We may bemoan the feuding, fussing, and fighting we witness in our church and wish people would be quiet; but apart from that, our pew is safe, and we are safe, and perhaps our willingness to sing those dreary hymns and jumpy songs and say all those prayers God seems to like may get us a seat in heaven.

If you are honestly not too uncomfortable about this last thought, this parable is for you. Prepare for Jesus to make you uncomfortable. He has a way of doing that.

When we were baptized, we were tasked to be witnesses of the Kingdom which is and which is to come. The word “witness” in Greek is the same as our word “martyr.” That's a bit confusing for us, because the chance of our being martyred and landing up in the Church Calendar or depicted in a stained-glass window is pretty slim. Life-giving doesn't always mean dying. Those of us who are married have promised to give our lives to each other. Close friends take seriously Jesus' words that there is no greater sign of love than to be prepared to surrender everything for the beloved.

The gift of discipleship given to us in our baptism involves our being prepared to be life-givers for Jesus. We are being asked by Jesus to give ourselves up in selfless love for God and selfless love for everyone else and for this world in which we are stewards.

The fault of the person who did not use the gift he was given was that he was entirely passive. That person was so frightened that he would lose what he had been given that he was paralyzed by an awful fear.

You may be thinking that passivity and fear are opposites. Not so. There's a type of fear that is tranquil. There's safety in inertia.

Those of us who are inert Christians may even piously mutter that we do pray. Prayer is very dangerous. True prayer propels us into the heart of God and incites us to take on the pains and tragedies of others. "God bless God, and God bless Freda ..." doesn't get us very far. When we risk stepping into the penetrating love of God and into the misery of our neighbor, we step into danger, if only the danger of doing something for others and thus exposing ourselves to rejection or loss.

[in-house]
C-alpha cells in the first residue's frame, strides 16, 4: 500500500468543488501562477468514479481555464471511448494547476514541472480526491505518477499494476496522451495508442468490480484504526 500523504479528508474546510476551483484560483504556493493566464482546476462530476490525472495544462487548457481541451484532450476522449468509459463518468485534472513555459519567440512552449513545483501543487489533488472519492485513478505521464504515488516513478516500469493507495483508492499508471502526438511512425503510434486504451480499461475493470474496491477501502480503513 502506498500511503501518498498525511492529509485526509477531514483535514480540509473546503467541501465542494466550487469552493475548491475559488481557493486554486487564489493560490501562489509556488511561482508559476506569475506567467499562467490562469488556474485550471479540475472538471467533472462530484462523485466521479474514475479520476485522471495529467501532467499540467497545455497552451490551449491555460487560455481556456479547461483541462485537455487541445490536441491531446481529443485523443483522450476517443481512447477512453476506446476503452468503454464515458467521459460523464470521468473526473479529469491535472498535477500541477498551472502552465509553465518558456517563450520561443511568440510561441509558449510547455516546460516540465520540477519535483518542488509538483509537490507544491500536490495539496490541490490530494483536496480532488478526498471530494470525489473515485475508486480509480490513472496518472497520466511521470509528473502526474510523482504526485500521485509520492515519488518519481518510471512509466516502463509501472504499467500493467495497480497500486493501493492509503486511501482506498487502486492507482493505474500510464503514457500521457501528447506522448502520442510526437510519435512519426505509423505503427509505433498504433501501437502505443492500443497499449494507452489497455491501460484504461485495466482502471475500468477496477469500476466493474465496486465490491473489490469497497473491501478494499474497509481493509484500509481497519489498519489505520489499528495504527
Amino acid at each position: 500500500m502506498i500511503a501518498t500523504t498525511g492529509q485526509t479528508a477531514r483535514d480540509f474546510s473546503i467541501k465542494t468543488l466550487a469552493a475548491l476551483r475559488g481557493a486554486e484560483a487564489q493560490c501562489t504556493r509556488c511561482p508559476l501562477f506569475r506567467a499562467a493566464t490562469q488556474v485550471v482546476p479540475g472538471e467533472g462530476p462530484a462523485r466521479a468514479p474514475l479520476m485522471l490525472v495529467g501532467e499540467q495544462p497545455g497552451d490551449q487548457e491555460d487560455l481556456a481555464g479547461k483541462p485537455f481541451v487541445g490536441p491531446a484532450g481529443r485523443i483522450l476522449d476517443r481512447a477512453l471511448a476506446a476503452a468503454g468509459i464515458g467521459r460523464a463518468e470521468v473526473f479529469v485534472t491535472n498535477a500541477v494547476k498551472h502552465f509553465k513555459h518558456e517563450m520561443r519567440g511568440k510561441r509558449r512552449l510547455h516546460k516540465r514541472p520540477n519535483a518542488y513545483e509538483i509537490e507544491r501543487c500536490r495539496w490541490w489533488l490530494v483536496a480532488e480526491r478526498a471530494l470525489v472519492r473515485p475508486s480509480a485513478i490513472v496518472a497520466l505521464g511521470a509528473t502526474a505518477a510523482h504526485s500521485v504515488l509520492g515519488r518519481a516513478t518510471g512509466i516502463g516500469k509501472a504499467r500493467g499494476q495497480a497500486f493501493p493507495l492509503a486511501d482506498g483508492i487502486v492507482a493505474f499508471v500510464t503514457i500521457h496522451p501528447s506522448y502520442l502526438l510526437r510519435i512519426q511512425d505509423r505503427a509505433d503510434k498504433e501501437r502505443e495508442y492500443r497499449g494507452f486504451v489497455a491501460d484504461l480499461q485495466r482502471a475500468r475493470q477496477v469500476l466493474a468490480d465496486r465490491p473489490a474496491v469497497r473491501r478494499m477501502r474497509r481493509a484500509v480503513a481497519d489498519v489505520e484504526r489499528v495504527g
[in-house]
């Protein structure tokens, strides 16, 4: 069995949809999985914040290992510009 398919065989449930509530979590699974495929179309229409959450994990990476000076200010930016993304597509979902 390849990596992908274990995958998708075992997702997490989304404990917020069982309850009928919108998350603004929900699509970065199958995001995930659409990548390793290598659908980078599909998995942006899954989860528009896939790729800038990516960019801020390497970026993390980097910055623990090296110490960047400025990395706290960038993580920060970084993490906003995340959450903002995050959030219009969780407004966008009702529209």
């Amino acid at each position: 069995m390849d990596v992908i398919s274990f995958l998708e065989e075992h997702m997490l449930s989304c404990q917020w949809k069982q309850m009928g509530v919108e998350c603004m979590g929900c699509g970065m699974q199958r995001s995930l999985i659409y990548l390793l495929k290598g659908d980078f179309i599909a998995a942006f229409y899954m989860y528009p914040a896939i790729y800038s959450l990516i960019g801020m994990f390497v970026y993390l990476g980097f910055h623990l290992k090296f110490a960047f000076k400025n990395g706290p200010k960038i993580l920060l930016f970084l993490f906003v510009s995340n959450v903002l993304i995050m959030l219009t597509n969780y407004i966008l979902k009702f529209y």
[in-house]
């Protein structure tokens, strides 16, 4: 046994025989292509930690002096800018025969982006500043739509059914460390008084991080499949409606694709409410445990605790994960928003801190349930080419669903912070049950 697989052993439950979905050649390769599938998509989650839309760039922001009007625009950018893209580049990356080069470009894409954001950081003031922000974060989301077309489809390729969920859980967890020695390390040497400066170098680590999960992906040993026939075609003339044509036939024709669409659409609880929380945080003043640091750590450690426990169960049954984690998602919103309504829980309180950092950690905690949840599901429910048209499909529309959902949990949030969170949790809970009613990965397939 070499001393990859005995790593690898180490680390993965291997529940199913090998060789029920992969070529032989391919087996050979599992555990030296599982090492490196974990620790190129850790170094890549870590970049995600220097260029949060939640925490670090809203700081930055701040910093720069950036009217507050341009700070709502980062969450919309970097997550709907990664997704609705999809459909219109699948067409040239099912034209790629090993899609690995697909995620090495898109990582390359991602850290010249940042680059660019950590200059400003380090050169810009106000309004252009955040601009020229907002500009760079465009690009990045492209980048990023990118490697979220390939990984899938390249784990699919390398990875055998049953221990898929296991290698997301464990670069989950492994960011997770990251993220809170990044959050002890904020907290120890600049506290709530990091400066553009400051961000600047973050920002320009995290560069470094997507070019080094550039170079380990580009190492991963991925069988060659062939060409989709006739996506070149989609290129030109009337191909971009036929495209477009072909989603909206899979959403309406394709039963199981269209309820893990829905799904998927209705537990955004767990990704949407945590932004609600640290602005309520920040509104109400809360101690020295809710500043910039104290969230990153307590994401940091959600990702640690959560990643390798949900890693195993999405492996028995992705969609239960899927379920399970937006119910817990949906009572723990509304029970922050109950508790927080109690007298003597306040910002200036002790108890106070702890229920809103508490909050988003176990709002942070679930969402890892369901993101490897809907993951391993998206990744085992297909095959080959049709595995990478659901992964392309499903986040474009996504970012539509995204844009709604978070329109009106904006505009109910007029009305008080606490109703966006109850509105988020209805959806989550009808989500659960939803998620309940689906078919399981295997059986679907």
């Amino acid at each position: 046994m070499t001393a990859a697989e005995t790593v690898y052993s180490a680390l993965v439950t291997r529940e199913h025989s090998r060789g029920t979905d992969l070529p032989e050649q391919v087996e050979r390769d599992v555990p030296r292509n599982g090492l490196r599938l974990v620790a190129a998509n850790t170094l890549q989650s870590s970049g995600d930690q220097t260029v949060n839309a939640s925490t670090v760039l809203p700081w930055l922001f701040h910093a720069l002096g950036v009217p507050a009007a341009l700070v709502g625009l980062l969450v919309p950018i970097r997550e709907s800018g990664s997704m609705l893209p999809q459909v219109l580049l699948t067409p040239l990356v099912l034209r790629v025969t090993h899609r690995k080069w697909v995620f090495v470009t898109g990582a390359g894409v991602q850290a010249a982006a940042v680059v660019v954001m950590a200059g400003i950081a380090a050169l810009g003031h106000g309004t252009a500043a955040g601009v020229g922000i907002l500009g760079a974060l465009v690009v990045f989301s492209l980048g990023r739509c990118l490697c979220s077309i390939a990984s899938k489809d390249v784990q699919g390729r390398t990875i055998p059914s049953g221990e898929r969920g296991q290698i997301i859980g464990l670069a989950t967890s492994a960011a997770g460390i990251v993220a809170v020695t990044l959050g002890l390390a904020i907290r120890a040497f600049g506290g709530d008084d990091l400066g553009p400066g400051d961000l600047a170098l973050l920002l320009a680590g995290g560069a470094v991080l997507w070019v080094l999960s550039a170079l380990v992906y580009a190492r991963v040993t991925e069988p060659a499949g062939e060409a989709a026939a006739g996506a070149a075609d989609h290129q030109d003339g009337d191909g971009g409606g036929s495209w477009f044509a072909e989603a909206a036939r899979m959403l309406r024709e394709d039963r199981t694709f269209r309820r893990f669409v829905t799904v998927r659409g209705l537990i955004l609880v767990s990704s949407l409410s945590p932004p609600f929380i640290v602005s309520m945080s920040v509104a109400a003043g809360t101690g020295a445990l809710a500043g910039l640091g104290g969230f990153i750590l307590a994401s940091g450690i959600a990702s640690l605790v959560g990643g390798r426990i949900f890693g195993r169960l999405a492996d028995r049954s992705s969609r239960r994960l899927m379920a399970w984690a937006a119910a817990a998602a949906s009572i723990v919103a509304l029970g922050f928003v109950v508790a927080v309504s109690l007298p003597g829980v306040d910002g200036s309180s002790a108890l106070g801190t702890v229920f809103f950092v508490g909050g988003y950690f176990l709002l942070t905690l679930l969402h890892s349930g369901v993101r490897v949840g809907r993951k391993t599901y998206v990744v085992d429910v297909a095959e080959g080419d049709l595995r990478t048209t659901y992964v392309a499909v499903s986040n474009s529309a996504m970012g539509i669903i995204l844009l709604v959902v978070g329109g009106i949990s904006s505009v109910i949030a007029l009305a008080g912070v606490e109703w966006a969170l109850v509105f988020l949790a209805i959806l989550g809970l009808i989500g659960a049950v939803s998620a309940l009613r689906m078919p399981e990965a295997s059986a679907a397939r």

Episcopalians seem paralyzed by the Biblical word “evangelism.” We are prepared to inflict our politics and even our recipes on others, but not our faith. We come up with all sorts of excuses to justify our apathy or take cover under the cloak of not being a fundamentalist.

We act as if it's unfortunate that Jesus commanded us to go into the world and proclaim the Good News. We don't want to admit that our own Christian faith rests on generations of people who have passed on the Gospel.

Of course we are not to force our faith on others. Of course we are not to say that we are going to heaven and they are going to hell. That is God's business.

Yet we have been given the grace to witness the faith within us to others, and that may be in giving instruction or providing shelter, and hopefully, by telling and showing the love of Jesus at one and the same time.

Each one of us in our baptism was given a wealth of love and an intimate experience of the presence of God. We renew that gift at each Eucharist, as we receive Jesus into our lives and join with the hosts of heaven in worship and thanksgiving.

As we embrace the world in the Prayers of the People, we commit ourselves to embrace that same world in our daily life and work, at school, at business, and with our neighbors next door.

The warning that the gift may be taken back flies against our popular notion of God. Surely God wouldn't be so mean. But the warning comes from Jesus, so it is worth taking seriously.

Perhaps when we come to the Table this morning, we might offer a simple prayer: “Lord give me the will to be faithful and active.” Jesus will tell you what he wants you to do.

-- Fr. Tony Clavier is rector of St. Paul's Episcopal Church, La Porte, Indiana, in the Diocese of Northern Indiana. He is also dean of the Michigan City deanery. His email address is anthony.clavier@gmail.com.